Column: Interview with the Finnish vampire
Several years ago, I read "Interview with a Vampire." I told some people about it. Then one morning a few weeks later, imagine my surprise when a heavily accented voice asked me: "Do you want to me interview? I'm a Finnish vampire."
Well, sure, I replied, if my personal safety and usage of English isn't threatened.
He replied: "You have coffee-ah with lots of sugar in it, that way safe are you and I can talk about my live."
There's the first problem: I drink coffee and then I shake and tremble and wet the bed at night. But, an interview with a vampire was at stake, so I agreed. The voice said to meet him at the edge of the woods north of town at sundown the next night. By some white pines. Ah, the Finns love their white pines.
So, there I was, standing in the gray twilight that next evening, dodging falling pine cones, when from out of the dim light, he floated closer, his cape a bit snarled in his bib overalls.
"Don't be at me too surprised," he said, as he shifted a wooden pitchfork off his shoulder, and then, faster than the eye could follow, speared a falling pinecone from several feet away. I backed up a step.
I told him he looked a lot more like that statue of St. Urho in Menagha than like a vampire.
"Yah, dat's true," he said. "We're both from the Transylvania side of Finland." He saw me eying the pitchfork. "Don't be afraid of dis pitchfork. I won't you stap. I carry it to keep in practice."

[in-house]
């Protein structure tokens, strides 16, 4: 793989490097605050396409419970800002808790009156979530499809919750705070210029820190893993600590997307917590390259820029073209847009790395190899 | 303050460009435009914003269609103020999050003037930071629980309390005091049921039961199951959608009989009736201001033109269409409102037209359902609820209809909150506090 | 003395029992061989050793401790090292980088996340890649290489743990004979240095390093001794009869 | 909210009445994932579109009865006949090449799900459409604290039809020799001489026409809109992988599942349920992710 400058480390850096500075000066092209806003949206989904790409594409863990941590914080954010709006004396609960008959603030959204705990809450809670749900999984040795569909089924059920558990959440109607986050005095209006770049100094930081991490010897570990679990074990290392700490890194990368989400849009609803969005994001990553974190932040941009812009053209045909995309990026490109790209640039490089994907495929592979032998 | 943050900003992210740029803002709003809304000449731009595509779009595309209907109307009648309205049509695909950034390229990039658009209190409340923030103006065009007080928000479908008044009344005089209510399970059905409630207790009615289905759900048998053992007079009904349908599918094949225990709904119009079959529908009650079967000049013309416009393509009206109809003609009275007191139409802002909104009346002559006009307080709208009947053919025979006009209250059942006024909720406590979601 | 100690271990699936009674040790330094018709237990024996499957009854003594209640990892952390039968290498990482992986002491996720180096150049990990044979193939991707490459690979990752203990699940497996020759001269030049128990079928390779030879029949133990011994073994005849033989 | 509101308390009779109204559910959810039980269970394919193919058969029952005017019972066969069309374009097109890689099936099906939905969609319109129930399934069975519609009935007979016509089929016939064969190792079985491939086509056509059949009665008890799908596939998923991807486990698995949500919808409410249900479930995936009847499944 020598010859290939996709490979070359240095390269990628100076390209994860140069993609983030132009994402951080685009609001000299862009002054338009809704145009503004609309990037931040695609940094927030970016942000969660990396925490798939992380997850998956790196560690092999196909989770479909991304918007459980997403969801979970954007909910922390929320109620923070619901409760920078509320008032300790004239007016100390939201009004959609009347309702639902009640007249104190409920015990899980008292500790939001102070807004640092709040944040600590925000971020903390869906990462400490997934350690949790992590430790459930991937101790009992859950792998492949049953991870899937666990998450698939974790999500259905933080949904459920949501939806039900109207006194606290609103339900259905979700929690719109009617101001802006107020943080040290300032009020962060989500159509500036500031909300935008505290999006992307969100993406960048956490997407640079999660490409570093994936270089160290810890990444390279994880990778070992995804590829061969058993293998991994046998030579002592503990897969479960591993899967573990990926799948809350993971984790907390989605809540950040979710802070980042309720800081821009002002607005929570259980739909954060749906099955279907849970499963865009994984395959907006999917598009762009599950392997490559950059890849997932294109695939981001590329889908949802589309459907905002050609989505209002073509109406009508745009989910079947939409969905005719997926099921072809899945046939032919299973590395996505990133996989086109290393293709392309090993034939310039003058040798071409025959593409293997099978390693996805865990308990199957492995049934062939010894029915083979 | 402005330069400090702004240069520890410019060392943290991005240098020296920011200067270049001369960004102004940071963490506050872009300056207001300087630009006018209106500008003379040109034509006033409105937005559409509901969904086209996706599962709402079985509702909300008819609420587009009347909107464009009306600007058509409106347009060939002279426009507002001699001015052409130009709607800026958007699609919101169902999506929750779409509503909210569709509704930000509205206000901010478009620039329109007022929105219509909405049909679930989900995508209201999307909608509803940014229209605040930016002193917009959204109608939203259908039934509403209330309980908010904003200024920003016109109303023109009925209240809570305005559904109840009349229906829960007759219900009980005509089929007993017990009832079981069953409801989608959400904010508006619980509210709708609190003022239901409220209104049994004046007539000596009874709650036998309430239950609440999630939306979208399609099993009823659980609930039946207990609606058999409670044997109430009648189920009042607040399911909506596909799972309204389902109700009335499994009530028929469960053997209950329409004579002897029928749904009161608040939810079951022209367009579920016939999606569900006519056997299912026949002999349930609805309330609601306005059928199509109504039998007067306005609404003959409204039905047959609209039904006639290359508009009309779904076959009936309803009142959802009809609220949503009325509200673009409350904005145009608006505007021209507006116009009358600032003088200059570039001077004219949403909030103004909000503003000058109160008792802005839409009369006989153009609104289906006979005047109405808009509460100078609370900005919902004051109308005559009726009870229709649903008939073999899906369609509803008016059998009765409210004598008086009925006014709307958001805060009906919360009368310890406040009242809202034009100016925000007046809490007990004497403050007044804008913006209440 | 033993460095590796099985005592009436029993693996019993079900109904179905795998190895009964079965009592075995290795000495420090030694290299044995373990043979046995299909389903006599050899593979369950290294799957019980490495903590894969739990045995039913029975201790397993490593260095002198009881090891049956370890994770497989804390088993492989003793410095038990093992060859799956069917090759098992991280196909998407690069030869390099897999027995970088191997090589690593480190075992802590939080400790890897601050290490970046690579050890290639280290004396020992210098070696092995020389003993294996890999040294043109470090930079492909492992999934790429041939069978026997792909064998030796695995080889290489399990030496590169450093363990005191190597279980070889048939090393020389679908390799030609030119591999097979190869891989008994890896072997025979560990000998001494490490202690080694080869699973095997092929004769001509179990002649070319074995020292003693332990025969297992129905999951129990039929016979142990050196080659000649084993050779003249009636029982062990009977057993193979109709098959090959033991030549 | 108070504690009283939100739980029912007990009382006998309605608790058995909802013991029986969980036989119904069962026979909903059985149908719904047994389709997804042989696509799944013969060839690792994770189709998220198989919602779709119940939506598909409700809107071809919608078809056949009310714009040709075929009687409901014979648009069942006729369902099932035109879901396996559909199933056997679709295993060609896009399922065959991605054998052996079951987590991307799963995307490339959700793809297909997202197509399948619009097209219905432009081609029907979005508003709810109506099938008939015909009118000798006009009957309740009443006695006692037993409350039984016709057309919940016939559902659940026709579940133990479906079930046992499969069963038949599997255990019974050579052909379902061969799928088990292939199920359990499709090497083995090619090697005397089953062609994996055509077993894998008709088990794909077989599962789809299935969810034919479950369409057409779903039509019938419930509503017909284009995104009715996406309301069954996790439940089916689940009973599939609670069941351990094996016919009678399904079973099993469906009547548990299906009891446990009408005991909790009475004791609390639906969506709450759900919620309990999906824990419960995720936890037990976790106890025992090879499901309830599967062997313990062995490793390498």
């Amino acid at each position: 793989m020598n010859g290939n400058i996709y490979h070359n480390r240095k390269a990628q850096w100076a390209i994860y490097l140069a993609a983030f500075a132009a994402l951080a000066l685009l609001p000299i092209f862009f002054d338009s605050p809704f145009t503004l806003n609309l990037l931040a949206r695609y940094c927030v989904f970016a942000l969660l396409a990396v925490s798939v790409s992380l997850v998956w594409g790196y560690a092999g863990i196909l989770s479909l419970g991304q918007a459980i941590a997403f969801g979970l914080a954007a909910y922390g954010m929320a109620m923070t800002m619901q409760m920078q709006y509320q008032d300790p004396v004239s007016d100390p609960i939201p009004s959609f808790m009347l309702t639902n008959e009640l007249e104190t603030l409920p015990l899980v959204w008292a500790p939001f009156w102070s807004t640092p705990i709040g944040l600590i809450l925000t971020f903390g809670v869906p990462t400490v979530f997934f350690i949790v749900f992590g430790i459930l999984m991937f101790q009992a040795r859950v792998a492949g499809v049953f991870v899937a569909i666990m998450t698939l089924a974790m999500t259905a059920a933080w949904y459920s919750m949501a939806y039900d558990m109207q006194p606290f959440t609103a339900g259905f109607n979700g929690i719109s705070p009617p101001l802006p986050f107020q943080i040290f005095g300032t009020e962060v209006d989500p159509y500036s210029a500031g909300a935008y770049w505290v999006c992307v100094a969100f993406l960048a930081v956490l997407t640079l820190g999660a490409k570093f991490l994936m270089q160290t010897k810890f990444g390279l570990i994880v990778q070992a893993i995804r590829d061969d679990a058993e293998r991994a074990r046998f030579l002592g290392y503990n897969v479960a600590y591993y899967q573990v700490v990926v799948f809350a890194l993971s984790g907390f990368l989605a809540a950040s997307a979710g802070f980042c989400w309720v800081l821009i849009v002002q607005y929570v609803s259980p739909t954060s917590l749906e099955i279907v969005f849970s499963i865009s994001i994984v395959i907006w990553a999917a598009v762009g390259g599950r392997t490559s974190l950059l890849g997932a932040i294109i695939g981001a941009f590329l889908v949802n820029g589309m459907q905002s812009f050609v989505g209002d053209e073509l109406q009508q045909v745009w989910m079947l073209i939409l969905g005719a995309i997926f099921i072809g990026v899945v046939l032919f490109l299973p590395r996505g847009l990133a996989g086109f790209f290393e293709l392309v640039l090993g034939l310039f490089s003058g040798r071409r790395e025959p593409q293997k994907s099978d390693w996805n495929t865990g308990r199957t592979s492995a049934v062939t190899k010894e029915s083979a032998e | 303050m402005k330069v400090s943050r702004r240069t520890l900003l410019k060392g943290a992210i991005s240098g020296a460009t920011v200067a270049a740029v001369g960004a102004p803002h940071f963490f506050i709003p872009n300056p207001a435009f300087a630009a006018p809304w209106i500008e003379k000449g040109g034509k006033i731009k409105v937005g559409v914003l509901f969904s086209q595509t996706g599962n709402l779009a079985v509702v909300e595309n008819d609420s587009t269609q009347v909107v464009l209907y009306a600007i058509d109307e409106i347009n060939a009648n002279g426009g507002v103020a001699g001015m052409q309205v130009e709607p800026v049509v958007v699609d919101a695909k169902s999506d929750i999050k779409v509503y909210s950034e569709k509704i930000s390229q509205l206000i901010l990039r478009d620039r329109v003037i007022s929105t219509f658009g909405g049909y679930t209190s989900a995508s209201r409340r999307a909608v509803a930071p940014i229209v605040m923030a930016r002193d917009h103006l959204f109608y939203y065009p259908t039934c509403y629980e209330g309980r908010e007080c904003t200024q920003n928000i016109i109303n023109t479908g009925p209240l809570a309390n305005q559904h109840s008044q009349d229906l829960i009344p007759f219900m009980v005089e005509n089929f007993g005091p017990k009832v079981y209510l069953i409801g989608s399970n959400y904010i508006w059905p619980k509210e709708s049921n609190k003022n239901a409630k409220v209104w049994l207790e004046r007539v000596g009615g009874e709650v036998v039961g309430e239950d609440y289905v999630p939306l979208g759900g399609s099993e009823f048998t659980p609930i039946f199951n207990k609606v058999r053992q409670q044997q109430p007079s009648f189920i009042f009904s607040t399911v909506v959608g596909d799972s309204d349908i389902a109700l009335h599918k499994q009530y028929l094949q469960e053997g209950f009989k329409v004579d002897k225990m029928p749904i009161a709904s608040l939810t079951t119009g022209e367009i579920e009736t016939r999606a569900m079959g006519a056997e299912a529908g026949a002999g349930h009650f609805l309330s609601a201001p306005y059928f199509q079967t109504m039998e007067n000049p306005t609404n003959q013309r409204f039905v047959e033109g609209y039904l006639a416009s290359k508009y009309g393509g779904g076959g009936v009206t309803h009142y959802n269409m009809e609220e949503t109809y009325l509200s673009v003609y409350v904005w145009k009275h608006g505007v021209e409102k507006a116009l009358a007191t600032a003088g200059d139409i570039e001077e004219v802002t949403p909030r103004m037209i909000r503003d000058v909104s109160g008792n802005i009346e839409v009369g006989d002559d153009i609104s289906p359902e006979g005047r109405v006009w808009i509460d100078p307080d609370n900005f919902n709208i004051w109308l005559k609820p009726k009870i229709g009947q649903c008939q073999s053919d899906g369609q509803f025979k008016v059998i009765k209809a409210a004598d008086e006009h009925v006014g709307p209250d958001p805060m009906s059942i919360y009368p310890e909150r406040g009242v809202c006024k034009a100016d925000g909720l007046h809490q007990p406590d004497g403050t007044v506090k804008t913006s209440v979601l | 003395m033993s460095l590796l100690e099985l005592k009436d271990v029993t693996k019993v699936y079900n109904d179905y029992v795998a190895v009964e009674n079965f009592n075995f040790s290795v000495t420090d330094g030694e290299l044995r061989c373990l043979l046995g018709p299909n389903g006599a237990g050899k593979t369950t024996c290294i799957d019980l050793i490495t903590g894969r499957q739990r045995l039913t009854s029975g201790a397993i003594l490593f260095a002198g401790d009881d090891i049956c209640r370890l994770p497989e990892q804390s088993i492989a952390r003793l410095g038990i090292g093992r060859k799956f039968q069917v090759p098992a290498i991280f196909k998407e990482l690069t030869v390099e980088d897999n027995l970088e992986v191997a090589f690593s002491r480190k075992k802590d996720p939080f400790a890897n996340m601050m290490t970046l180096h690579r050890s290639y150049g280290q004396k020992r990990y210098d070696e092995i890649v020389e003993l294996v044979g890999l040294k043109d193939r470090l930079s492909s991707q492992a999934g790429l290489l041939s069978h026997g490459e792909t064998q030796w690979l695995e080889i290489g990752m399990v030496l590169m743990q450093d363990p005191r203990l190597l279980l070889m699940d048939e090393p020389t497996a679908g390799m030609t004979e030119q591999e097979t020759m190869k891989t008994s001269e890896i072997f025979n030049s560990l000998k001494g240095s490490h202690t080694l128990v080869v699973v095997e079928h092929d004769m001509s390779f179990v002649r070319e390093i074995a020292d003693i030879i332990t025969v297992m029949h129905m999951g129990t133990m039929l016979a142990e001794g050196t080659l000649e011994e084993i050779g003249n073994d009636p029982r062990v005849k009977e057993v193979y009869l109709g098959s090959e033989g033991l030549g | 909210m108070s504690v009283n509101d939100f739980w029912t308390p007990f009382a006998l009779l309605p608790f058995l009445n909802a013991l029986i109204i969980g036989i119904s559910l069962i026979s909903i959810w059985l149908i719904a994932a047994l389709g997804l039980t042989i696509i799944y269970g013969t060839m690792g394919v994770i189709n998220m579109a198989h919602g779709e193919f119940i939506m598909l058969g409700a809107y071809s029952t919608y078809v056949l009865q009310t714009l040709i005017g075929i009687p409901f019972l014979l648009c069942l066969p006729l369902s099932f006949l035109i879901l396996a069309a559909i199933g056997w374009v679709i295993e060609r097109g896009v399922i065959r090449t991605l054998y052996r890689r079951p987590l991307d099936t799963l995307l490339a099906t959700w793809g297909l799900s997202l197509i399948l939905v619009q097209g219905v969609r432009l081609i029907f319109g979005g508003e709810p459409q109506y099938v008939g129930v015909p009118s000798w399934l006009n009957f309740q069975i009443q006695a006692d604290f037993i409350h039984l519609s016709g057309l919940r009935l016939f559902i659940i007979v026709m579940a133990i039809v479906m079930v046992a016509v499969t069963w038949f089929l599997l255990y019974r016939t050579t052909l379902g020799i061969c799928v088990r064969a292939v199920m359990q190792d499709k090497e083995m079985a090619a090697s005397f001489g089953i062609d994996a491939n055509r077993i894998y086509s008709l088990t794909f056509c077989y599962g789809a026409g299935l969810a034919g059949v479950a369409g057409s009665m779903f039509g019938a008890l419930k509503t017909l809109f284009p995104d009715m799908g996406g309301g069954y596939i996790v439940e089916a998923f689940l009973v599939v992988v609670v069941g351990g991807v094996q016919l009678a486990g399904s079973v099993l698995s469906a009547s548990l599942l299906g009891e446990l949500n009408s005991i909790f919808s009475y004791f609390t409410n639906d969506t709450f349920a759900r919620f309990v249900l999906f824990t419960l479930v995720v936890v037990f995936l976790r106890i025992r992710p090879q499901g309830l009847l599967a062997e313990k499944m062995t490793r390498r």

He sighed and said, "There aren't any 'rasshobbers much, no more."
He can kill English, that's for sure. So, I said, did you come to talk about grasshoppers?
"Oh, vell, dere's lots of things I vanted to dell you. How about if at the beginning I start?" He pulled a file out of his chest pocket and began filing a huge crosscut saw, which appeared out of his overalls.
"Before I start," he said, "have you the coffee-ah got?"
I poured him a scalding cup of oil-black brew, and handed the cup to him on a saucer with several lumps of sugar. He poured some into the saucer, and drank it through a cube in one swallow.
"Not as hot as the devil makes it," he said.
Then he said, "Yust yoking wit' you."
Ah. A funny Finnish vampire.
I asked him: What's it like, being a vampire?
He drank more scalding coffee, and said: "I vas yust twendy years old in 1888, ven the pig hobbers came. One of dem pit me. Next ting I know, I haf dis white complexion and I don't any older get."
Did you say you were pit by a pig hopper?
Impatiently, he waved the hopper sticker in the air and screamed: "Pig! Pit me! You know. Wit his mouth. A pig 'rasshobber."
OK, OK, I said, "big grasshopper." Then what happened for the next couple of hundred years?
Now he had in his hands the biggest chainsaw I've ever seen, which he was filing. He said: "I vent here and dere, and found out dad I could only eat fried hobbers or white pine cone seeds. A diet of hobbers and seeds," he went on, "dat gets old quick."
So, he continued, he came over here to the largest stand of white pines in America, "and here I bin ewer since."
He sighed and looked over our heads at the pinecones. "Sometimes, "he said, "I am tired of pinecones, but all the pig hobbers are gone. I ain't had a good two-pound hobber in fitty year."
Suddenly, the scene before me went ballistic. He moved so fast it looked like 10 men. They viciously attacked the pine tree. Every one of the men seemed to have four arms, and each arm held either an axe, a chainsaw, a crosscut saw or a file. The air was filled with flying pine wood chips. It sounded and looked like a tornado.
In a few seconds the dust settled, it was quiet, and I was alone there, standing by a stump. The smell of fresh white pine filled the air, and the ground was covered with two-by-fours. There wasn't a pinecone around, and he was gone.
And that's how it happened, more or less.